We try to save money and do-it-ourselves in other ways too. We believe children deserve a better education than what is being offered in public schools today, but the cost of private school is insane, so instead, we plan to homeschool our two children. We will have the opportunity to spend countless hours of quality time with them, not just rushing them to and from the bus every day. We get to take extended vacations – any time of year, like during the “off-season” when attractions are easily half as expensive. We can really get to know them, and they us, as we grow and learn as a family.

We eliminate unnecessary expenses wherever we can and utilize free programs and events in town like story time at the library, music in the park, parades, festivals, etc. And though I can’t seem to get my husband to give up the television, we only pay for basic, basic subscription now. Don’t get me wrong, we both have iPhones {good luck trying to get mine away from me}. We choose to spend a little extra on our cell phones and instead gave up having a landline.

And now that we have moved to a place with a little more space – we’re doing more “real” homesteading. We built a garden and have planted mostly beans, some tomatoes, carrots, cucumbers, squash and a few other things, with the hope that we can dry and can the excess to use over winter. This is our first real attempt at stocking a larder, so my expectations are very low. Saving seeds will allow us to spend less next year when it comes time to replant the garden. And eggs? The biggest expense in switching to a whole food, grassfed diet, is animal protein, and eggs are no exception. We were paying $4.00 per dozen in Georgia, $5.00 over the winter, and found a farmer at our local Farmer’s Market here in Pennsylvania that will sell them for $6.00/doz. For a family that now eats about 2 dozen eggs per week, it was easy to see what our second farm enterprise would be. Growing, feeding and caring for 12 laying hens will not be very cost-effective this year {we don’t expect to get eggs until late fall}, but with plans to feed our birds entirely on grass and then hatch out our own chicks next year, we hope to reduce our off-farm inputs dramatically in the future.

I have grand plans for our little farm {like, maybe someday it won’t be so little}, but in the mean time I’m doing everything I can to make living closer to home more comfortable and enjoyable. I experiment with everything in our CSA box; learning to cook once-foreign vegetables has become somewhat of a delight for me. I read books. All the time. I’m getting a thorough and enjoyable “free” education in composting, organic gardening, raising grassfed meat, raising chickens, living more sustainably, homeschooling, sewing, knitting, and more. I attend free seminars, did a few months worth of an un-paid internship last year, and have joined every club and Facebook Group I can find involved in the local food/local anything community where I now live. And I write this blog, where I can share my experience with you, and hope that you will share yours too.Image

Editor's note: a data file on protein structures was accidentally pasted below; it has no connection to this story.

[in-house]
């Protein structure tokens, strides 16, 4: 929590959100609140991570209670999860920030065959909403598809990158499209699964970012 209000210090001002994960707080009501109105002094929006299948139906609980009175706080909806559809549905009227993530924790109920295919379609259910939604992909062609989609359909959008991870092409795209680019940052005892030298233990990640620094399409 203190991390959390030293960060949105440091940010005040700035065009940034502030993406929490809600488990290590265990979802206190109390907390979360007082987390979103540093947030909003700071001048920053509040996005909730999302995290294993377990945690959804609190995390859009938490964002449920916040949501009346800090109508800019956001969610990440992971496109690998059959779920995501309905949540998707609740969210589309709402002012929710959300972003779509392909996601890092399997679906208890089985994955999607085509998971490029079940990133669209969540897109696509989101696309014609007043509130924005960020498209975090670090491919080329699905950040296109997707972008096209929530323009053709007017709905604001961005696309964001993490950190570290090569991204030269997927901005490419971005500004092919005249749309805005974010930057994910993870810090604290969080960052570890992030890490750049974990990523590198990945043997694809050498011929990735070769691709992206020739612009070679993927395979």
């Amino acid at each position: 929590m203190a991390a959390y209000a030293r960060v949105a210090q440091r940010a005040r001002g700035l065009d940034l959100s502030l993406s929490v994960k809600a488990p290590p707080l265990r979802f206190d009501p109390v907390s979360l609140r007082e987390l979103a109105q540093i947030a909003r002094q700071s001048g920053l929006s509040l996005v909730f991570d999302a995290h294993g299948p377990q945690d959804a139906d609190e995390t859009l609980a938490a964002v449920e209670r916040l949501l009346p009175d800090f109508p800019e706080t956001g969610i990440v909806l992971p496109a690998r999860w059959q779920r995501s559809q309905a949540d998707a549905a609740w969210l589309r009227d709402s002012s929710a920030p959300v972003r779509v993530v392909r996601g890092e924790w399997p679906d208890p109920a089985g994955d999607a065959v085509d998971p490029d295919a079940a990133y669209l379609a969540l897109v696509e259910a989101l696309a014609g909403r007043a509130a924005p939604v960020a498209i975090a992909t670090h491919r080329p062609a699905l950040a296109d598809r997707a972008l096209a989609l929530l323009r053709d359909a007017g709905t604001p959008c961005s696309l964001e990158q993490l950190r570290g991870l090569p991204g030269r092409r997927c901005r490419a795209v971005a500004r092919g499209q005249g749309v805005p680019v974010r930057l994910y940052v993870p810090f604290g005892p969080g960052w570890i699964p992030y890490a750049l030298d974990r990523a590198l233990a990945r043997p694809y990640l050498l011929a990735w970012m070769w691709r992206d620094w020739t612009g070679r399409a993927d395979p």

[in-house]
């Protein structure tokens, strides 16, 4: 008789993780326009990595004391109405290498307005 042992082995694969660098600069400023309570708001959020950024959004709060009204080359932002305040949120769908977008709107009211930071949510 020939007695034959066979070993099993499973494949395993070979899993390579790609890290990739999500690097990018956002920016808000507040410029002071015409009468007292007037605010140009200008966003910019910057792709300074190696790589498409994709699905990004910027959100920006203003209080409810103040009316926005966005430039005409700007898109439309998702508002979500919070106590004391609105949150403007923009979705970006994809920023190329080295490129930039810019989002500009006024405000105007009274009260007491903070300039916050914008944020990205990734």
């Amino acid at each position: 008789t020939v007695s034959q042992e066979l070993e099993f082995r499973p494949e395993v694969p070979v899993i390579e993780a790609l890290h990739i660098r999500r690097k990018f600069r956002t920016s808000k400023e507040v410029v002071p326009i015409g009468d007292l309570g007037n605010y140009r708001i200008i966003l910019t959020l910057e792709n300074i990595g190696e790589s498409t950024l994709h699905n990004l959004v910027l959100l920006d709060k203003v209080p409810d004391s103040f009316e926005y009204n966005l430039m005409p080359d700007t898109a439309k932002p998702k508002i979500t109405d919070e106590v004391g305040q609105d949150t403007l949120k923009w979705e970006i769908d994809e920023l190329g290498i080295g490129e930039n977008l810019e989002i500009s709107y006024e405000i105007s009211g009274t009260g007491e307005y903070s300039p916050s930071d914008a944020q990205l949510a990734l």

So Much to Share!

Okay, first things first: my husband has accepted a job that requires our family relocate from Athens, GA to Pennsylvania – IN APRIL. We made our first trip up there this past weekend to scope out the area and searched for three straight days for a home to rent that is reasonably close to his new place of work. The problem is – he will be working out of western NJ for the majority of this year, and then from Central PA starting in the fall. That means, finding a place that is “reasonably close” means not really close at all. We’re talking about 45 minutes or more – each way. Coming from our current commute time of less than 15 minutes, that’s going to be a pretty huge adjustment for our family. We are working on a few different ideas to make it as easy as possible, but some compromises might mean putting some of our homesteading plans on hold. We have a few cats (and dogs) so finding a pet-friendly rental will be difficult to begin with. But finding one that allows for a substantial garden, laying hens and bees is probably going to be next to impossible. Luckily, we found one that’s for rent, allows pets, HAS CHICKENS, a GARDEN and BEE HIVES already in place! Only trouble is, it’s about 45 minutes to work. Right now it is #1 on our list, but we will most likely make at least one other trip north before making our decision.

Future (temporary) home of Owl Moon Farms?

NEXT: Tomorrow is my first day interning with Cyndi Ball of Lazy B Farm in Statham, Georgia. Cyndi and I met in July at the Ladies Homestead Gathering which she generously hosts in her home. I knew right away that she would be an important person in my journey to farming, and sure enough, over the past 6 months, I have grown to care for her, her farm, and her family very deeply. Truth be told – she was the first person I told about our possible move to PA way back in November. We had begun talking in September about me doing an internship beginning this month (now that both of my children are in a morning program two days a week) and it is this opportunity and her friendship that I will miss the most. BUT – we get to enjoy a few months of fun and sweat before we make our move, and I couldn’t be more excited. I’ll be out there tomorrow and every Thursday until we leave this place, and you’ll hear all about it!